The Harvey A. Drewer

A 60-year-old Oyster Buy Boat

By Patrick J. Hendrickson

Saxis Road winds west off Route 13 in Virginia, leads on past the village of Sanford and continues on to bisect of a vast tidal marsh that ends at the Chesapeake Bay with the small village of Saxis, Virginia.

To travel down this road is to journey back to a time where men made their living entirely on the bounty of the waters of the Chesapeake Bay. Long before sun up you will find most of the watermen gathering at Martha Jane Linton's store to stoke up on fresh coffee brewed by husband Kefford who is also lending a hand frying the bacon for the mornings breakfast. this store has a friendly atmosphere and visitors are made to feel at home instantly.

Mr. Drewer PilothouseInside the tables and booths quickly fill up and the conversation is lively and for the most part good-natured. Amongst this group you will find one of its leading citizens, a waterman, businessman and resident for well over 70 years, Harvey Vernon Drewer, Jr. He and his family have been responsible for much of the oystering business in Saxis. In 1927 his grandfather Harvey A. Drewer partnered with his son Harvey Vernon Drewer, Sr. to found a seafood business that is still in operation today. Harvey Vernon Drewer, Jr. has been retired from the operation and has since passed the business on to his son Andy Drewer.

Retirement has not slowed Harvey Vernon Drewer, Jr. as he has undertaken the enormous task of restoring one of the businesses' oyster buy boats, the Harvey A. Drewer. Soft spoken, his eyes light up as he speaks of the construction of the boat. The 24-inch keel came from a specially selected white oak tree, which was found just outside Pocomoke City, Maryland. This keel was laid in 1947 by master boat builder Percy Linton at his shop in Pocomoke City, Maryland. At a length of 65 feet and a width of 18 feet she drew just 8-10 feet of water allowing operations in much of the vast shallow oyster beds of the bay. She was christened the Harvey A. Drewer after the founder of the business and placed in service at a cost of $12,000 in 1948.

Carlton W. Marshall, the last captain of the Harvey A. Drewer describes the duties of the boat in these early years "up the James River to pick up seed oysters hand-tonged and delivered to the boat by watermen in smaller dead rise boats". These seed oysters, called rough cull, would be piled high on top of the deck. First mate Mark Milex recalls taking the seed oysters out to the various oyster grounds and hand shoveling 700 or so 80 pound bushels. He adds, "You had to shovel and twist your wrists in one motion to evenly distribute the cull on the beds and we was paid a 15 dollar wage for a days-work". The Drewer's operated a fleet of 5 or more oyster buy boats out of Saxis, Virginia which would range a good portion of the bay to the North for favorable oyster beds. The oysters were allowed about two years to mature on the beds which could be several acres in area.

At harvest, the oyster buy boats were rigged with port and starboard dredges that resemble a large rake and collecting basket which were dragged across the oyster beds and scooped up on deck in alternate passes. It took considerable skill for the captain of the boat to efficiently maneuver the boat over the large oyster bed in a pattern that would ensure a complete harvest. Captain and crew would work as a team dumping port dredge on deck then starboard and piling the oysters to the stern in front of the pilot house.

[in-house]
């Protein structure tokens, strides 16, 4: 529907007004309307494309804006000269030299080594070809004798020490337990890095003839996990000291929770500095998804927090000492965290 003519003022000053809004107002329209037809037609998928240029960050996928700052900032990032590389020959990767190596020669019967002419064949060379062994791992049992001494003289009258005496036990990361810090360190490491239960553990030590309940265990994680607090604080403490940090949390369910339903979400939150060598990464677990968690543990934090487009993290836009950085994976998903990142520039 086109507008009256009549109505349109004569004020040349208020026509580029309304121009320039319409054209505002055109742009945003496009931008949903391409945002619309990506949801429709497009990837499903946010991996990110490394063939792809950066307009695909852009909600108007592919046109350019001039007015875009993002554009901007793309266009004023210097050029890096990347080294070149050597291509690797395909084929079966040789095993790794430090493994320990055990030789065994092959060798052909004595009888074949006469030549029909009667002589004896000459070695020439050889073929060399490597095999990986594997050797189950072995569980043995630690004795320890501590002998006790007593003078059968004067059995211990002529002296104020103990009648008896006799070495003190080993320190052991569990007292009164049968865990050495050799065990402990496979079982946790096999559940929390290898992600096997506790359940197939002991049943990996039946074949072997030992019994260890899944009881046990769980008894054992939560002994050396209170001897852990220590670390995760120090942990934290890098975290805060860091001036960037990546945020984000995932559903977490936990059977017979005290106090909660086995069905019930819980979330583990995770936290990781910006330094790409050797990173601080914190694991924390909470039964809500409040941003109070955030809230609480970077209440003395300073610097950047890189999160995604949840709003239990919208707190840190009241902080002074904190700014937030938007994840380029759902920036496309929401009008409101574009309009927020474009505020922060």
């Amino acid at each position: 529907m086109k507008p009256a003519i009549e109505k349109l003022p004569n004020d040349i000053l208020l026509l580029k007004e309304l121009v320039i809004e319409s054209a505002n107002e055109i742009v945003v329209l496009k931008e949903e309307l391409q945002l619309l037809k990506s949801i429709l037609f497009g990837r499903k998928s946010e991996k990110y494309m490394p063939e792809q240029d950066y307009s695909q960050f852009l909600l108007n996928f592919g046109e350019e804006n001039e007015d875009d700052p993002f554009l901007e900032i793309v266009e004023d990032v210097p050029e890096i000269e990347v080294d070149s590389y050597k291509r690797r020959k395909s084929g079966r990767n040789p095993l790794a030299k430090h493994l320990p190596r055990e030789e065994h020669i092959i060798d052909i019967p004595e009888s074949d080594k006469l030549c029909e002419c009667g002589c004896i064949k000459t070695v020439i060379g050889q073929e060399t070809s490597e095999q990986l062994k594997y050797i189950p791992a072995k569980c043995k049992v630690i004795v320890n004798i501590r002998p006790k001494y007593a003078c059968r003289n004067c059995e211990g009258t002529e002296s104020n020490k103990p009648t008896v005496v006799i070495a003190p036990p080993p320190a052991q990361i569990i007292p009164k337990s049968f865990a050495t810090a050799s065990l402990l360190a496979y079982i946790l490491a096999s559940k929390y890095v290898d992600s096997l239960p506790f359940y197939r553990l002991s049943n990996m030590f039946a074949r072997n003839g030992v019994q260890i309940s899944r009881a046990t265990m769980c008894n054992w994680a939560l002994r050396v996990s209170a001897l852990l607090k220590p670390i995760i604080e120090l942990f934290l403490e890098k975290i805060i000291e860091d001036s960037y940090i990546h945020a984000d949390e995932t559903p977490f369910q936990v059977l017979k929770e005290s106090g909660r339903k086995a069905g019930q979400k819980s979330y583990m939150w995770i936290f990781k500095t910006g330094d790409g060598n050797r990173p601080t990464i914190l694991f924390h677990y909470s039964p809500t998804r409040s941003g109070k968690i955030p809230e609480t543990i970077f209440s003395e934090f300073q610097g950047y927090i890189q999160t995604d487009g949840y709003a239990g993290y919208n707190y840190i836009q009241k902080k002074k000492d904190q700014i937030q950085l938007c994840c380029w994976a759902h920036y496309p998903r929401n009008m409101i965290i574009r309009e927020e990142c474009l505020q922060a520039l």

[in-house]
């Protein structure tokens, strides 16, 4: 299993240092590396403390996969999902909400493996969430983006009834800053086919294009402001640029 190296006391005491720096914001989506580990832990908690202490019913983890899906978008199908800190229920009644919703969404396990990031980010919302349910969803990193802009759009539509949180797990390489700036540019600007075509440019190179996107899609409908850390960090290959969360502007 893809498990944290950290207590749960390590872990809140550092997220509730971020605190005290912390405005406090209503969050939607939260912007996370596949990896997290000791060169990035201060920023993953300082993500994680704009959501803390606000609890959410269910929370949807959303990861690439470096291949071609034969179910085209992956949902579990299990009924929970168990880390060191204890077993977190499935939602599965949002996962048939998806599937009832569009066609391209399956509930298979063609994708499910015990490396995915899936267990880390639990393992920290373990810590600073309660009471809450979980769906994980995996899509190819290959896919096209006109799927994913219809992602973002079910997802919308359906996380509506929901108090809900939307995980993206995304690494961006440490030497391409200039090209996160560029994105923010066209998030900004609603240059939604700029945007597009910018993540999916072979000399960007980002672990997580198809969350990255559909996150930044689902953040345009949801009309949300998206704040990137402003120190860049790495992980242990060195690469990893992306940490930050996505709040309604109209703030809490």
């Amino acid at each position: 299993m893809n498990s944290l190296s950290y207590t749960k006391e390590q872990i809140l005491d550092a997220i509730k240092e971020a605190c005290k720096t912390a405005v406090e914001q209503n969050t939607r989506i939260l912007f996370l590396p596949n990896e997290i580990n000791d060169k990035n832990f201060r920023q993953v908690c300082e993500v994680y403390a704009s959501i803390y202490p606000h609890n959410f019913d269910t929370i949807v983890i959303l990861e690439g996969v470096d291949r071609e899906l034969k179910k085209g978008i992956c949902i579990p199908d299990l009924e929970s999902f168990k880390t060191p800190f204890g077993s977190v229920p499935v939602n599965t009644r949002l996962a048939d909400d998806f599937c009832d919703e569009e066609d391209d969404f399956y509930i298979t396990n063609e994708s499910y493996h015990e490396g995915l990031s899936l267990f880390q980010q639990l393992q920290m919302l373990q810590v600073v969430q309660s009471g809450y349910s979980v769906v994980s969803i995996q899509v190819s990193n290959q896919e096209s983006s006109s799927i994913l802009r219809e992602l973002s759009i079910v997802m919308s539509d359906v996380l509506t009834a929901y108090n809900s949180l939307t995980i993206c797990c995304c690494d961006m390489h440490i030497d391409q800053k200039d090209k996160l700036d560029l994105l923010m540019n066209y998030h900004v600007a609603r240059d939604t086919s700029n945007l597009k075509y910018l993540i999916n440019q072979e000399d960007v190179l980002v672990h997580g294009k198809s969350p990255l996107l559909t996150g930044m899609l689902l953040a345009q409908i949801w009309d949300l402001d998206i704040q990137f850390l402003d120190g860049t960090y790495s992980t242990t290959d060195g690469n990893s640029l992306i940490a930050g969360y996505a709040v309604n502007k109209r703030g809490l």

By law, the oysters beds could be worked from sun up to sun down. And when the boat was filled to it's 1,000-bushel capacity (approximately 50 ton) it would return to Saxis, Virginia to be hand unloaded to the shucking house. the Drewers' employed 159 workers at the height of the oystering business and delivered shucked oysters in colorful one gallon, pint and half pint cans packed on ice and moved via railroad to brokers and contract customers on the mainland.

Like the stock market fall of 1929, the oyster business rapidly declined as a result of the MSX virus which began to kill off increasing amounts of oysters beginning in 1963. In the ensuring years, many oyster businesses could not continue to operate on the scale they had prior to the MSX virus infection and had to reduce their workforce and seek other sources of livelihood from the bay.

The family retained a few of their boats and used the Harvey A. Drewer for various purposes until 1980. She laid dockside until last year when Harvey Vernon Drewer, Jr. decided to restore her as his son Andy is taking the company into the aquaculture and business and the future.

Restoration began with the pilothouse being lifted by crane from the hull and placed on a concrete slab. The hull was lifted from the water in a steel cradle and places on blocks in an area near the Marina. Restoration will involve replacement of the various wooden components of the boat along with overhaul of the 671 Detroit diesel engine. Boatwrights, like these old wooden craft are becoming rare and difficult to consult and employ. It will be long and educational process but surely one which will reward future generations with an actual working oyster buy boat.

Most of the old handmade wooden boats from the 1940's and 1950's are gone now. Their deteriorating hulls may be glimpsed beached in remote areas of the Bay, quiet sentinels of a bygone era of Chesapeake bay history.


Patrick J. Hendrickson
P.O. Box 125
Chincoteague Island Virginia 23336
(703) 581-9393